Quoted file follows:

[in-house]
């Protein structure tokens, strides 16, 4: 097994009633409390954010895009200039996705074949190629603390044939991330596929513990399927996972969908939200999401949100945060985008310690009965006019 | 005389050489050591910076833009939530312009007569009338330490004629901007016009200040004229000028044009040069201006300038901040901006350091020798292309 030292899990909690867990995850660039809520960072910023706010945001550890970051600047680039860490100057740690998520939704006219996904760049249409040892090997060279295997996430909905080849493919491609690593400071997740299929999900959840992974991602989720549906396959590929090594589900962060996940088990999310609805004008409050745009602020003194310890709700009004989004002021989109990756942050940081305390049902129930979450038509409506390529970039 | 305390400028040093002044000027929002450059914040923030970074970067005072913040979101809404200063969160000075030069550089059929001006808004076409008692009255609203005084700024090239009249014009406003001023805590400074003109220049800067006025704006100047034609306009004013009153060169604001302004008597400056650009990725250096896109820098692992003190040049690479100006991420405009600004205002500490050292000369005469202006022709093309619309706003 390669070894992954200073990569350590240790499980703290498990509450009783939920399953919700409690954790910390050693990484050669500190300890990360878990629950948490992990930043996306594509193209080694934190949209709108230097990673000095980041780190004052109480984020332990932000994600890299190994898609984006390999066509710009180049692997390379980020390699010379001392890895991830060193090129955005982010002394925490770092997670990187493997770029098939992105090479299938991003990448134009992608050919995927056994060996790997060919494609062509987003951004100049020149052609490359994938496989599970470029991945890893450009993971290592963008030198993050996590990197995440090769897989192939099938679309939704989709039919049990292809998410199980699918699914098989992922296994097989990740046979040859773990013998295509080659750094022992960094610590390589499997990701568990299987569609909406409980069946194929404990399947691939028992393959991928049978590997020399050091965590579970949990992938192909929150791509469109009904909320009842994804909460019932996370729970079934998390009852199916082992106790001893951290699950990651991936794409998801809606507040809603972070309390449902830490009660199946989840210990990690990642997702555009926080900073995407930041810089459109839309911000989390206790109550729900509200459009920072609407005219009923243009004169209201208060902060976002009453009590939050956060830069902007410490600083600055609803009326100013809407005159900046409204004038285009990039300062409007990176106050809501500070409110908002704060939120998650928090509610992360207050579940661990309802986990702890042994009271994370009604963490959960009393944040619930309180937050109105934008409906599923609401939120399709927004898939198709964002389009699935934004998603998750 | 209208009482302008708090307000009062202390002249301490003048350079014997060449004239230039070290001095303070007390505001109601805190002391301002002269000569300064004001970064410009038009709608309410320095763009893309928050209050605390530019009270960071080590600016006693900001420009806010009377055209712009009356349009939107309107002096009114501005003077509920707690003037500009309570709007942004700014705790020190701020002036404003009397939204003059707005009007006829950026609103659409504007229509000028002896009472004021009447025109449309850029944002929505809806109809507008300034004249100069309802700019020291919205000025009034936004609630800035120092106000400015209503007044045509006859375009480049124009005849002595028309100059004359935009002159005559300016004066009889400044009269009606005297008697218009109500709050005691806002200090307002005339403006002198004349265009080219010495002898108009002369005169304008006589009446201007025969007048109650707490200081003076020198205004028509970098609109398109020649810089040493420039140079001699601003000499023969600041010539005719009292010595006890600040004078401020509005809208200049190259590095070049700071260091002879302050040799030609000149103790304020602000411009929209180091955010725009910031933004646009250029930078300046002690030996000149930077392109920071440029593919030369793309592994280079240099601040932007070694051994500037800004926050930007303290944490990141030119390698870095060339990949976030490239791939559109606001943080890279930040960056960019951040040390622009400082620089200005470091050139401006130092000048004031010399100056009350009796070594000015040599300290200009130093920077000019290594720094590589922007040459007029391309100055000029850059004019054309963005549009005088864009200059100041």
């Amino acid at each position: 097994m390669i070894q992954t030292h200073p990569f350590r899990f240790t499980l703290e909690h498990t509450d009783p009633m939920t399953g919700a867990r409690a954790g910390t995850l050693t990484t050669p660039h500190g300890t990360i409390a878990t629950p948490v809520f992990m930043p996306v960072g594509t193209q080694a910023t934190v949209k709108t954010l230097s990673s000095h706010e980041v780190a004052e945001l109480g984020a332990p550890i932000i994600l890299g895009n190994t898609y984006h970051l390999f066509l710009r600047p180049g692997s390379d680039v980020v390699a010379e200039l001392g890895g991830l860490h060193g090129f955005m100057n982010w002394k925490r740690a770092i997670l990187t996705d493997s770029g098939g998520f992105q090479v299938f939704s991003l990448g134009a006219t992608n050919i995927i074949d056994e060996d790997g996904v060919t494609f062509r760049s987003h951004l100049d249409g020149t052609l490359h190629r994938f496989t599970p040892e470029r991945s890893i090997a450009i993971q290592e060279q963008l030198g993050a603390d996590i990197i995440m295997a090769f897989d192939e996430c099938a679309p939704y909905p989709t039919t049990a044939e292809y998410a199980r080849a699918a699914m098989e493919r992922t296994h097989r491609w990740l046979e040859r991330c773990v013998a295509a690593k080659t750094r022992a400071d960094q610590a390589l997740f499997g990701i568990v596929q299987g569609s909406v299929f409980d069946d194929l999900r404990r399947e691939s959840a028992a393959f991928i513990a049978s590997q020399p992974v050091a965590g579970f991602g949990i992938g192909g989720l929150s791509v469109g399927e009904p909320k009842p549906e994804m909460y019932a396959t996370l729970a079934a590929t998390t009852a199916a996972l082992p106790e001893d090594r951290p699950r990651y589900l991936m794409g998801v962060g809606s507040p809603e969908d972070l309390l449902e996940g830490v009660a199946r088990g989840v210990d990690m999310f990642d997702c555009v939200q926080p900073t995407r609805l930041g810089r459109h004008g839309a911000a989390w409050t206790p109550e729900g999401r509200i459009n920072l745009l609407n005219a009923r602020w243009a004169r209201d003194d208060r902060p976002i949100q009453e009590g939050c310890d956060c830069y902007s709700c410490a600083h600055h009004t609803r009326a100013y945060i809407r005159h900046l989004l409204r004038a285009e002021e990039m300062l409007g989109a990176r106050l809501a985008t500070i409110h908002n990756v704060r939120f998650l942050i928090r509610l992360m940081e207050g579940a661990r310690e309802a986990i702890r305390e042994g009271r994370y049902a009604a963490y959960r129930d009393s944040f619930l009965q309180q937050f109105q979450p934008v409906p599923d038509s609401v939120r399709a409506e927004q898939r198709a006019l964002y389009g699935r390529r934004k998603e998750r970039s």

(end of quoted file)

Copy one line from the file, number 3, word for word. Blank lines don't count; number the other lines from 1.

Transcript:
């Amino acid at each position: 097994m390669i070894q992954t030292h200073p990569f350590r899990f240790t499980l703290e909690h498990t509450d009783p009633m939920t399953g919700a867990r409690a954790g910390t995850l050693t990484t050669p660039h500190g300890t990360i409390a878990t629950p948490v809520f992990m930043p996306v960072g594509t193209q080694a910023t934190v949209k709108t954010l230097s990673s000095h706010e980041v780190a004052e945001l109480g984020a332990p550890i932000i994600l890299g895009n190994t898609y984006h970051l390999f066509l710009r600047p180049g692997s390379d680039v980020v390699a010379e200039l001392g890895g991830l860490h060193g090129f955005m100057n982010w002394k925490r740690a770092i997670l990187t996705d493997s770029g098939g998520f992105q090479v299938f939704s991003l990448g134009a006219t992608n050919i995927i074949d056994e060996d790997g996904v060919t494609f062509r760049s987003h951004l100049d249409g020149t052609l490359h190629r994938f496989t599970p040892e470029r991945s890893i090997a450009i993971q290592e060279q963008l030198g993050a603390d996590i990197i995440m295997a090769f897989d192939e996430c099938a679309p939704y909905p989709t039919t049990a044939e292809y998410a199980r080849a699918a699914m098989e493919r992922t296994h097989r491609w990740l046979e040859r991330c773990v013998a295509a690593k080659t750094r022992a400071d960094q610590a390589l997740f499997g990701i568990v596929q299987g569609s909406v299929f409980d069946d194929l999900r404990r399947e691939s959840a028992a393959f991928i513990a049978s590997q020399p992974v050091a965590g579970f991602g949990i992938g192909g989720l929150s791509v469109g399927e009904p909320k009842p549906e994804m909460y019932a396959t996370l729970a079934a590929t998390t009852a199916a996972l082992p106790e001893d090594r951290p699950r990651y589900l991936m794409g998801v962060g809606s507040p809603e969908d972070l309390l449902e996940g830490v009660a199946r088990g989840v210990d990690m999310f990642d997702c555009v939200q926080p900073t995407r609805l930041g810089r459109h004008g839309a911000a989390w409050t206790p109550e729900g999401r509200i459009n920072l745009l609407n005219a009923r602020w243009a004169r209201d003194d208060r902060p976002i949100q009453e009590g939050c310890d956060c830069y902007s709700c410490a600083h600055h009004t609803r009326a100013y945060i809407r005159h900046l989004l409204r004038a285009e002021e990039m300062l409007g989109a990176r106050l809501a985008t500070i409110h908002n990756v704060r939120f998650l942050i928090r509610l992360m940081e207050g579940a661990r310690e309802a986990i702890r305390e042994g009271r994370y049902a009604a963490y959960r129930d009393s944040f619930l009965q309180q937050f109105q979450p934008v409906p599923d038509s609401v939120r399709a409506e927004q898939r198709a006019l964002y389009g699935r390529r934004k998603e998750r970039s």